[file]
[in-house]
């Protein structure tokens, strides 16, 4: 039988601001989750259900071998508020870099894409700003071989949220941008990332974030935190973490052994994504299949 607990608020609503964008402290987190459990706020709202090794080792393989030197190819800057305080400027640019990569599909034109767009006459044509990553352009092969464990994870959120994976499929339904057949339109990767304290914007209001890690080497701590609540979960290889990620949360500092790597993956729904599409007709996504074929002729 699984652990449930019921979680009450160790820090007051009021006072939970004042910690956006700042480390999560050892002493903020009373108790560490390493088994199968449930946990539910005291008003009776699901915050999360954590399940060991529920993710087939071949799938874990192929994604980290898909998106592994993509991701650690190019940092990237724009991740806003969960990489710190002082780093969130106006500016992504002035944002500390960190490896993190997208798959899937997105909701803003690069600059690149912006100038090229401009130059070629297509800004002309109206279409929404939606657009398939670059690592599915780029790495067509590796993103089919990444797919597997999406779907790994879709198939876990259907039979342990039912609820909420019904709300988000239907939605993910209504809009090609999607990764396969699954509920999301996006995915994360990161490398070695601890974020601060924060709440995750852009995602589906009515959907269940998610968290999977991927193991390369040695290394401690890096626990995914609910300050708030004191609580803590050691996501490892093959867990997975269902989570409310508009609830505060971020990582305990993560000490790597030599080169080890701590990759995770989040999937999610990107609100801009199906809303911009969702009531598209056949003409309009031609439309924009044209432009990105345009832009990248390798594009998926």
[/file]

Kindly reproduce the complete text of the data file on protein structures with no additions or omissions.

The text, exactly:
[in-house]
């Protein structure tokens, strides 16, 4: 039988601001989750259900071998508020870099894409700003071989949220941008990332974030935190973490052994994504299949 607990608020609503964008402290987190459990706020709202090794080792393989030197190819800057305080400027640019990569599909034109767009006459044509990553352009092969464990994870959120994976499929339904057949339109990767304290914007209001890690080497701590609540979960290889990620949360500092790597993956729904599409007709996504074929002729 699984652990449930019921979680009450160790820090007051009021006072939970004042910690956006700042480390999560050892002493903020009373108790560490390493088994199968449930946990539910005291008003009776699901915050999360954590399940060991529920993710087939071949799938874990192929994604980290898909998106592994993509991701650690190019940092990237724009991740806003969960990489710190002082780093969130106006500016992504002035944002500390960190490896993190997208798959899937997105909701803003690069600059690149912006100038090229401009130059070629297509800004002309109206279409929404939606657009398939670059690592599915780029790495067509590796993103089919990444797919597997999406779907790994879709198939876990259907039979342990039912609820909420019904709300988000239907939605993910209504809009090609999607990764396969699954509920999301996006995915994360990161490398070695601890974020601060924060709440995750852009995602589906009515959907269940998610968290999977991927193991390369040695290394401690890096626990995914609910300050708030004191609580803590050691996501490892093959867990997975269902989570409310508009609830505060971020990582305990993560000490790597030599080169080890701590990759995770989040999937999610990107609100801009199906809303911009969702009531598209056949003409309009031609439309924009044209432009990105345009832009990248390798594009998926």